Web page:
Lichfield: College & Library


Located on The Friary is Lichfield College and Library. Dating to circa 1295, the buildings were part of the Franciscan Friary which was first established in circa 1237. The brick and ashlar buildings feature gables, casement, sash and oriel windows and mullions.


The Friary buildings were purchased in 1538 by a leading Lichfield figure, Gregory Stonynge, after the dissolution of the monasteries by Henry VIII. Retaining some of the Friary buildings, Stonynge converted them into a large house. The site was extended in 1921-28 by Colonel GC Lowbridge who was the county and Staffordshire Education Committee architect. Now home to the college and library, the buildings are Grade II listed.

Lichfield: Castle Ditch Carriage Drive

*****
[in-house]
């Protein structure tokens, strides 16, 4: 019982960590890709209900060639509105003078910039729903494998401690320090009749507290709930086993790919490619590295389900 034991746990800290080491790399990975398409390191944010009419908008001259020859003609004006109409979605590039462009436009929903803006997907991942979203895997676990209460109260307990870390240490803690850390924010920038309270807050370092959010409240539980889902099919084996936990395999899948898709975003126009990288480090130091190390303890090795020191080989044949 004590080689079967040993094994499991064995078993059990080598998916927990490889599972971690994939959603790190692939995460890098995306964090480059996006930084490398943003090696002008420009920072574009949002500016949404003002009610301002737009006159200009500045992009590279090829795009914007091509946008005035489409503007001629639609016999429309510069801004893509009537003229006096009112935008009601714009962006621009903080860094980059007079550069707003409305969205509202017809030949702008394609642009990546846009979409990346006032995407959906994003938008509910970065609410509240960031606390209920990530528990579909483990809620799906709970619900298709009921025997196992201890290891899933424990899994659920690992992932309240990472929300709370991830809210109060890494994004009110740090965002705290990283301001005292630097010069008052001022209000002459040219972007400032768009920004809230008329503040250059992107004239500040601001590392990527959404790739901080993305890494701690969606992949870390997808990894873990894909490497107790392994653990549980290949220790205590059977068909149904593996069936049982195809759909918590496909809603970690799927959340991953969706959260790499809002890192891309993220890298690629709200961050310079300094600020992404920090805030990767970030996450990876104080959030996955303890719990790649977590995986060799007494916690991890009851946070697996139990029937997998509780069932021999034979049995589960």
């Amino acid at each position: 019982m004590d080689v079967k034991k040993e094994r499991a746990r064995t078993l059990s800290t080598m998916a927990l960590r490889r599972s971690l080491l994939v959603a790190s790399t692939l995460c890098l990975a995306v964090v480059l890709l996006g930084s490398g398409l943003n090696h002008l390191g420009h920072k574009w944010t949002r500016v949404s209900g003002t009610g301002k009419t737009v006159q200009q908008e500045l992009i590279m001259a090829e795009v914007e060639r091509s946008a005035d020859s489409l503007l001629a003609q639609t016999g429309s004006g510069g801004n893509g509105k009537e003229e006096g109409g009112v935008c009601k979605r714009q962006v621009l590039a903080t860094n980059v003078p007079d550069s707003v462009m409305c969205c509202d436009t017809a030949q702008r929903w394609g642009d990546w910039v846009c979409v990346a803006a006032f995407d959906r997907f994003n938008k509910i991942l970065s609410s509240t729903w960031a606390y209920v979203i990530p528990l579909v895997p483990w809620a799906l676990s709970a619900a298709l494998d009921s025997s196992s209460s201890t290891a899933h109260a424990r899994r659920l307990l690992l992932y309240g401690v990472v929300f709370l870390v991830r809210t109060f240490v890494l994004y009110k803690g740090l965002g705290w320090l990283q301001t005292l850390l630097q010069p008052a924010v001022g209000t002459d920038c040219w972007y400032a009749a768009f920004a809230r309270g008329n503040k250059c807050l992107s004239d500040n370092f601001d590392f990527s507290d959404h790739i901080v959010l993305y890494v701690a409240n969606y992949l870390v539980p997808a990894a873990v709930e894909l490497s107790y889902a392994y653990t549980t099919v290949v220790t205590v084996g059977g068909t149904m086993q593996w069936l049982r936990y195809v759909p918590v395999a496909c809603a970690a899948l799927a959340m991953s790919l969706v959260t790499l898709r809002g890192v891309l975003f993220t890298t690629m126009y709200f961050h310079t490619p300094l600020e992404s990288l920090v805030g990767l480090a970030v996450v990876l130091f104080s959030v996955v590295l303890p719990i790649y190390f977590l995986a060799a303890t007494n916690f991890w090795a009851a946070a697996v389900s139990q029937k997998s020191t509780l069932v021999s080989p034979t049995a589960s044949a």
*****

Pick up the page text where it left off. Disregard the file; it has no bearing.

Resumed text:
Connecting St John Street and Frog Lane is a former carriage drive known as Castle Ditch. The grid street plan of Lichfield, which is still present today, was the design of the medieval Bishop of Coventry and Lichfield – Roger de Clinton. The Bishop expanded Lichfield and built a moat around the city. Following the building of the third Grammar School in 1849, Castle Ditch Carriage Drive was closed and a plaque now bears testimony to the history of the site.